This command will add the ingress rule that will allow access to the port 22(SSH default port number) over TCP protocol from the IP from range 0.0.0.0/0(this means all IPs are allowed) from the security group named mySecGrp1.

Step 3: Create KeyPair and Save it to the local machine

To log in to the remote machine, we will require either a key pair or Username and password. As we are using the AWS-CLI program to access AWS services, we will use the private key to log in to the remote instance. For AWS, the extension of this private key should be .pem.

$ aws ec2 create-key-pair --key-name myDemoKey --output text > myDemoKey.pem

The create-key-pair command above will create the key pair and output the text to the command line. But we are taking this text output which is the private key and storing this output in the file named myDemoKey.pem file. This will be our private key file and in the future, we will use this key file to log in to the remote instances.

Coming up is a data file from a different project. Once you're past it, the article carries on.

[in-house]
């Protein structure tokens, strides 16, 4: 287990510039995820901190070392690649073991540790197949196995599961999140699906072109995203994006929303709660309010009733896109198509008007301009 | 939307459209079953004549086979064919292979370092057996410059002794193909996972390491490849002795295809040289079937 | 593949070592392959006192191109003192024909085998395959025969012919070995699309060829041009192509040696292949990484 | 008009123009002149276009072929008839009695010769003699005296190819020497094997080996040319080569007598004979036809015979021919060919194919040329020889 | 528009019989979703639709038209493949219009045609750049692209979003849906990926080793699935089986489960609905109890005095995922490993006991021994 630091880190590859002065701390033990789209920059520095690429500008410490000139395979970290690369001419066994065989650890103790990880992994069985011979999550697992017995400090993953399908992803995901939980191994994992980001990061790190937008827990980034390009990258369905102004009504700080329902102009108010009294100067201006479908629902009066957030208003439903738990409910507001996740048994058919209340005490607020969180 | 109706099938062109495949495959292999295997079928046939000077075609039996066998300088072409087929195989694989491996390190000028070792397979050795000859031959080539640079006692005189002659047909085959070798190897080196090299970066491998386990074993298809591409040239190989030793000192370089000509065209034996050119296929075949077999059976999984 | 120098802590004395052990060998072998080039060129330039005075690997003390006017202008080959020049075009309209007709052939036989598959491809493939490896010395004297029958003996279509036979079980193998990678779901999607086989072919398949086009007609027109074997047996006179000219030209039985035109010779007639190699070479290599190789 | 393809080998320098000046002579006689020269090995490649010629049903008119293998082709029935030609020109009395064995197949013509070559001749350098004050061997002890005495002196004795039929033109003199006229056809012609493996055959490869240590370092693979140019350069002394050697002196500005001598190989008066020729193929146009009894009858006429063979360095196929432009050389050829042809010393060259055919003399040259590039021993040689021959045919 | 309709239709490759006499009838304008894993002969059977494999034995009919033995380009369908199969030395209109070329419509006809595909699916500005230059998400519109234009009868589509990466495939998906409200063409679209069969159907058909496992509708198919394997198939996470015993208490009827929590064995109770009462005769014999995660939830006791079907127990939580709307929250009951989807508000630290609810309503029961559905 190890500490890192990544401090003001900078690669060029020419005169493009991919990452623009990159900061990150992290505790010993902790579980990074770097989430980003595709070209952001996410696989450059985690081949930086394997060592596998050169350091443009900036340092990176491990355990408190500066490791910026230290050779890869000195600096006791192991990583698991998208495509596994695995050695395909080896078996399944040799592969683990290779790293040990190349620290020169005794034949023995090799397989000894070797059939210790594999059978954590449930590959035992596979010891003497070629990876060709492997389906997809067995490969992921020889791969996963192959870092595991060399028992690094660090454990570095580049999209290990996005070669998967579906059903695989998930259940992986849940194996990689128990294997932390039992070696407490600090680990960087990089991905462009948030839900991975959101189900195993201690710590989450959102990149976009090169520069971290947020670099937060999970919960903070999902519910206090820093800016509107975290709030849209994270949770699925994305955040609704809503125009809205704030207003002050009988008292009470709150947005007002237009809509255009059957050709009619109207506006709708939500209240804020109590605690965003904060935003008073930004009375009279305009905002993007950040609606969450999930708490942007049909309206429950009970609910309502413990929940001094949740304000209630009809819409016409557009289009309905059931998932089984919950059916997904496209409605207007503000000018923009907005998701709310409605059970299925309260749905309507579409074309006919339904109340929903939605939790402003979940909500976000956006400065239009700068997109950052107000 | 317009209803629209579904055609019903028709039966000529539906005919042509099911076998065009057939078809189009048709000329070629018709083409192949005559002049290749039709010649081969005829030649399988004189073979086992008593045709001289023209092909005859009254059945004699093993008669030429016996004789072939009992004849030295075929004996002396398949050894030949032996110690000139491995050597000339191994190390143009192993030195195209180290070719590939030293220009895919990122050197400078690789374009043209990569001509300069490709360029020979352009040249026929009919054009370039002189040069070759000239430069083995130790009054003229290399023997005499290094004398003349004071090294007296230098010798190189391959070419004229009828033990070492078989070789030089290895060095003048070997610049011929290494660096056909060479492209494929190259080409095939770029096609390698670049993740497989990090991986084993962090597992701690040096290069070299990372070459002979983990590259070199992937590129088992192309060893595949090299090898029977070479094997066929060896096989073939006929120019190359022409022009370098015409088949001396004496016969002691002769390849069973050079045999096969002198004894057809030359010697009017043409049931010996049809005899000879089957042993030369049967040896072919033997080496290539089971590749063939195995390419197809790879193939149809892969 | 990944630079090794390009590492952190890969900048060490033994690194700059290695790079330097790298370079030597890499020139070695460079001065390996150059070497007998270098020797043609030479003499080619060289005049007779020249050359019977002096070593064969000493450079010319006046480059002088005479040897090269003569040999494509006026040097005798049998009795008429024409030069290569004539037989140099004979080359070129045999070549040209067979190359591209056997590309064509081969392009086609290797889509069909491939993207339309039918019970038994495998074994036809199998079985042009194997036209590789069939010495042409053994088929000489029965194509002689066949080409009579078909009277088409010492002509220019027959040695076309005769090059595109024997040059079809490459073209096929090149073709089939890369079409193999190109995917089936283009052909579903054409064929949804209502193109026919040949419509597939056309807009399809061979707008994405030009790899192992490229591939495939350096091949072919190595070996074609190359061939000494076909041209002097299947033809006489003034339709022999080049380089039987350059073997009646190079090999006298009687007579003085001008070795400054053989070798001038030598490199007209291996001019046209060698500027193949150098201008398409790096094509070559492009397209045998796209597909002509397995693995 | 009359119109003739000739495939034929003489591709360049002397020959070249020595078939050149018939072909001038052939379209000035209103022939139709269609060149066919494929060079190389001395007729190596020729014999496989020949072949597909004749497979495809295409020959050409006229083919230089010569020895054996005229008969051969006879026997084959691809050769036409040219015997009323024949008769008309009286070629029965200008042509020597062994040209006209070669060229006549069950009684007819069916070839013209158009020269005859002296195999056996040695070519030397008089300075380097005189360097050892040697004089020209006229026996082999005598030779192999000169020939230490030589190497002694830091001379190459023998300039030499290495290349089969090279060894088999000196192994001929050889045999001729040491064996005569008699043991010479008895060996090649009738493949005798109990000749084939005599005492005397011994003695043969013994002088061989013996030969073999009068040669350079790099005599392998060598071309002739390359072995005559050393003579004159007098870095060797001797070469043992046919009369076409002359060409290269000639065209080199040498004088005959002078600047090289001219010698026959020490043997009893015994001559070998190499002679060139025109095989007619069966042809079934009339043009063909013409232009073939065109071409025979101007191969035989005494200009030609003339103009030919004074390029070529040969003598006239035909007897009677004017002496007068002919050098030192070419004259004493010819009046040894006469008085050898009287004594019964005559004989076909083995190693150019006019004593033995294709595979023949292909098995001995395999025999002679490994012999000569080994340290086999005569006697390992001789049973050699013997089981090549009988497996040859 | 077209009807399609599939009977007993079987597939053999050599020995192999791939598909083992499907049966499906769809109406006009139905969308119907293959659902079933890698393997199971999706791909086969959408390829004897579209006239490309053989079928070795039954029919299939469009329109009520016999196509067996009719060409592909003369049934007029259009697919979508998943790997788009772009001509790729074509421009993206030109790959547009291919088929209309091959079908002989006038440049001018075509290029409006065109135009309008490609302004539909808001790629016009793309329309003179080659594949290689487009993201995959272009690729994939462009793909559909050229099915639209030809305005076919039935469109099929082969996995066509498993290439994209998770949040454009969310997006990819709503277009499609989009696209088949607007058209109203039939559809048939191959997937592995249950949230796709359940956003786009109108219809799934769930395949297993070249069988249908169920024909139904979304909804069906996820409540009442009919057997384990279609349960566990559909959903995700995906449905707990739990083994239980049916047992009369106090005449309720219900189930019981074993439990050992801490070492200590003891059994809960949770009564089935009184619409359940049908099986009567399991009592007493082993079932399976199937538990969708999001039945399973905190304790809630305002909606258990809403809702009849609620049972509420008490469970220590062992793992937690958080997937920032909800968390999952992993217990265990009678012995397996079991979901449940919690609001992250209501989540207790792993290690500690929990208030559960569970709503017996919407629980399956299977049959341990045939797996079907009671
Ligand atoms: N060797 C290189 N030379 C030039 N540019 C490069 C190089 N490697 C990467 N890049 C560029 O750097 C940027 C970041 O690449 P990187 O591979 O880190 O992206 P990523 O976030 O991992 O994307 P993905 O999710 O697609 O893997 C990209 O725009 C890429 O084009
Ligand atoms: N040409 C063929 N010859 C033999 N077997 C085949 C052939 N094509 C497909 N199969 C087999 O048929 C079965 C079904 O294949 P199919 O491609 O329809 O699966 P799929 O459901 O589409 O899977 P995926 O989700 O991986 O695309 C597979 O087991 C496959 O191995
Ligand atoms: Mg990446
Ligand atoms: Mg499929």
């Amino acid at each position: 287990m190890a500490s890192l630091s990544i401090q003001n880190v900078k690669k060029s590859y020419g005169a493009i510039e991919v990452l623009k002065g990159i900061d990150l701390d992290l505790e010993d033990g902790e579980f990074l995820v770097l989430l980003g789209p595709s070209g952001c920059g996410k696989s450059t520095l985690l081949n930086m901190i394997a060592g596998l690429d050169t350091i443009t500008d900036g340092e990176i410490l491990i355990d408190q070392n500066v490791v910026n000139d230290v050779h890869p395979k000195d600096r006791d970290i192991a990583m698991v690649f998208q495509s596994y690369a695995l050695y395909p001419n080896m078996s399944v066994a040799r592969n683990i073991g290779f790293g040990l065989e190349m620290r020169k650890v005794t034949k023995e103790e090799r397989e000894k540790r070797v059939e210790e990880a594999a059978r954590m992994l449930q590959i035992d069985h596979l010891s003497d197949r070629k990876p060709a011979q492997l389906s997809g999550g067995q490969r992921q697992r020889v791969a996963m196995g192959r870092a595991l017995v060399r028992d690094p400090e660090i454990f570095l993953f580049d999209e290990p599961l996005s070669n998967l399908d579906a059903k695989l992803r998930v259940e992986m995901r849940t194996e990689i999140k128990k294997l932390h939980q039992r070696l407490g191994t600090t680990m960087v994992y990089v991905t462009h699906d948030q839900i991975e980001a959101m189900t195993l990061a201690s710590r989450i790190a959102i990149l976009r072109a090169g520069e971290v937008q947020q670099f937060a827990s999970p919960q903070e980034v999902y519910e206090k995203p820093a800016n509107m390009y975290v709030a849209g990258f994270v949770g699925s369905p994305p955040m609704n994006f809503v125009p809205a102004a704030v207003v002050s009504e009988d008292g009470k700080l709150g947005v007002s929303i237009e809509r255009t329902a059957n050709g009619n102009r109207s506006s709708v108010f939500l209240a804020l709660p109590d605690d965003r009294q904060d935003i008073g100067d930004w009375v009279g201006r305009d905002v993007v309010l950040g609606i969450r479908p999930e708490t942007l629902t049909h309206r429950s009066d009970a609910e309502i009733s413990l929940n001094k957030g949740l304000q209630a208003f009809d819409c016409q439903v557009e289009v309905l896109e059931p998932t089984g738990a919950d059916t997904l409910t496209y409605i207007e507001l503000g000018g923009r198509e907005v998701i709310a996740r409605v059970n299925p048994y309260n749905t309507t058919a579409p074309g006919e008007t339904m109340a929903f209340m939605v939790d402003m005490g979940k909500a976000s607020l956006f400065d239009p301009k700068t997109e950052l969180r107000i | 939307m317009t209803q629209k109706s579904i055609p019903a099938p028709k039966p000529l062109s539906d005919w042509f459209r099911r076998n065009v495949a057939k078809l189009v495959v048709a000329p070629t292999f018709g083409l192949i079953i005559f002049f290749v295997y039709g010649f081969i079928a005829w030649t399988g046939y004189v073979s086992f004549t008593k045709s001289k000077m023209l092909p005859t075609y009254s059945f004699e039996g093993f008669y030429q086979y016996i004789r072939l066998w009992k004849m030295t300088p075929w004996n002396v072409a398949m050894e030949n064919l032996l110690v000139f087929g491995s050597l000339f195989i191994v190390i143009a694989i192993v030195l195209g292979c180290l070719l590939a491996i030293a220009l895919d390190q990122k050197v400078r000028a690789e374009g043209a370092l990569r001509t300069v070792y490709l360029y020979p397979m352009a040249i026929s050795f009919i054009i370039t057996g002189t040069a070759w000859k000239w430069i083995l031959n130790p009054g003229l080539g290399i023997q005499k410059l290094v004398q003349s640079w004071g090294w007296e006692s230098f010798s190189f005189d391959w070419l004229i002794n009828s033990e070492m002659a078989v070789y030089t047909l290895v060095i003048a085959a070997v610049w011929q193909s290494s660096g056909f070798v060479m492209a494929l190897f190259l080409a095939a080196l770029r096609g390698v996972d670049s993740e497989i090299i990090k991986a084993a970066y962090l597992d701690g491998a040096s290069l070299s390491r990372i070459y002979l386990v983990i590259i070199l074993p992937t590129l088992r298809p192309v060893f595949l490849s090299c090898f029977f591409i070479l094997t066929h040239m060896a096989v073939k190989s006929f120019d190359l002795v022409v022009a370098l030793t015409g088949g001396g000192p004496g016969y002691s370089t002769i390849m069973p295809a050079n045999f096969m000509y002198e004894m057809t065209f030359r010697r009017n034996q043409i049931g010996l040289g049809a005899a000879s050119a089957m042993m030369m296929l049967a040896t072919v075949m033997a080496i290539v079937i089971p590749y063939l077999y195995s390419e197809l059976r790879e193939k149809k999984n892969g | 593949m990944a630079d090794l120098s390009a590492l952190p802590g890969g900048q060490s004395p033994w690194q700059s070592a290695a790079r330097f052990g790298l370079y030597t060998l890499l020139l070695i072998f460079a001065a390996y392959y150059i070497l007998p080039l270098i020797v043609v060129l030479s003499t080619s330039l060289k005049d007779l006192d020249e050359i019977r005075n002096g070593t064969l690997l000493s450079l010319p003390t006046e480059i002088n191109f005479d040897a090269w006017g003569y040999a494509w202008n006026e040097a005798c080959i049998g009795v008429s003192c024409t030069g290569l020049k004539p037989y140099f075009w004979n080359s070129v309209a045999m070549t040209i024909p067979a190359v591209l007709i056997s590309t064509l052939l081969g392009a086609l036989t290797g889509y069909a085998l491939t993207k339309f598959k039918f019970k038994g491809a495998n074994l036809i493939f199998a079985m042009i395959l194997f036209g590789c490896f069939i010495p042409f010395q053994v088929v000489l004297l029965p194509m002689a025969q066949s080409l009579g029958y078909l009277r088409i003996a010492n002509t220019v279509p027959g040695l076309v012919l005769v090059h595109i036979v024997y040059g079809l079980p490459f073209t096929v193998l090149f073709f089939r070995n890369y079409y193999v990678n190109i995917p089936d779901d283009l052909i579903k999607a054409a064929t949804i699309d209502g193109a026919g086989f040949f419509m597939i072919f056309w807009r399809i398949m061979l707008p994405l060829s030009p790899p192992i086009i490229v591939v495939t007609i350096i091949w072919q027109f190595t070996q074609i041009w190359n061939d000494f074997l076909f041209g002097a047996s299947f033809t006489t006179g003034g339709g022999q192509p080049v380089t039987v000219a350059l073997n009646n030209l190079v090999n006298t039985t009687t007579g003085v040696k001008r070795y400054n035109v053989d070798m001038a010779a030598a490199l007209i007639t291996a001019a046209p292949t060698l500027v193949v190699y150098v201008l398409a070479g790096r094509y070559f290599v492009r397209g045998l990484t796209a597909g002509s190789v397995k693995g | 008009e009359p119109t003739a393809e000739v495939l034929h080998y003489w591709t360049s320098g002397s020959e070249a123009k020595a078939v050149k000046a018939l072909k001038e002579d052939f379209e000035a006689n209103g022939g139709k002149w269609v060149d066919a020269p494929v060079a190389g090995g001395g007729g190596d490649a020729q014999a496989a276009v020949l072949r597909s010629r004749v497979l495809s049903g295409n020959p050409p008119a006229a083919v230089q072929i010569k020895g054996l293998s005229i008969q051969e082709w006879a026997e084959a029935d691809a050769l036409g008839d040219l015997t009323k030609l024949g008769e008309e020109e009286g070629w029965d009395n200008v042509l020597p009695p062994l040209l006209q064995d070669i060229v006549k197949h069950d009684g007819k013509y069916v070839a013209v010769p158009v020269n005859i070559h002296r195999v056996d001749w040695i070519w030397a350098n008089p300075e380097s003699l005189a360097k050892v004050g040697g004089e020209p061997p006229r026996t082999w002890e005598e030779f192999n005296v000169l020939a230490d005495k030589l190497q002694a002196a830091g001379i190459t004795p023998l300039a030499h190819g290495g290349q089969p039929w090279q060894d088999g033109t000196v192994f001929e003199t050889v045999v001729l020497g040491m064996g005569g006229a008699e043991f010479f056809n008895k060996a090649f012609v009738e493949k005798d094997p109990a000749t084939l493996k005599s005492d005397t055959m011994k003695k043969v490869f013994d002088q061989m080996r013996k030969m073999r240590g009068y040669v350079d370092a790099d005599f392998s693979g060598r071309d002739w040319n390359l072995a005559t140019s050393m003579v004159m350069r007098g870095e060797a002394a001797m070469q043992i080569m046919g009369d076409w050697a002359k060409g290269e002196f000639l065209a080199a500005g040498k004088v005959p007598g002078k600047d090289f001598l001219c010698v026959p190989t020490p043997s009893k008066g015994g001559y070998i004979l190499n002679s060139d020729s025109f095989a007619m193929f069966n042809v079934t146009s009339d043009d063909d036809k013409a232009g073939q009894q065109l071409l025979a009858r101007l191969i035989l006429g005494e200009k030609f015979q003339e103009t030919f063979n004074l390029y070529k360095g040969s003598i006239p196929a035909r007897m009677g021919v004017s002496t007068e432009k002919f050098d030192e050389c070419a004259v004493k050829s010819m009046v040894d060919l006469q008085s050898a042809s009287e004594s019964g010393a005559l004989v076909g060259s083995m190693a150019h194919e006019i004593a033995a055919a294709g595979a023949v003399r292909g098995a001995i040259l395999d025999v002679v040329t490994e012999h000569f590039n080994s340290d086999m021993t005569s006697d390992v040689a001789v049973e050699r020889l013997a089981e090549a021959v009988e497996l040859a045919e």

Step 4: Launch EC2 instance using the Security group and KeyPair we had created.

$ aws ec2 run-instances --image-id AMI_IMAGE_ID --instance-type INSTANCE_TYPE --count COUNT --subnet-id SUBNET_ID --security-group-ids SECURITY_GROUP_IDS --tag-specifications 'ResourceType=instance,Tags=[{Key=KEY,Value=VALUE}]' --key-name YOUR_KEY_NAME

Replace the AMI_IMAGE_ID, INSTANCE_TYPE, COUNT, SUBNET_ID, SECURITY_GROUP_IDS with AMI image ID, instance type, subnet id, and security group ids, respectively. To tag the instance, replace KEY and VALUE with the key and value you want, and finally, replace YOUR_KEY_NAME with the name of the key that we had created earlier.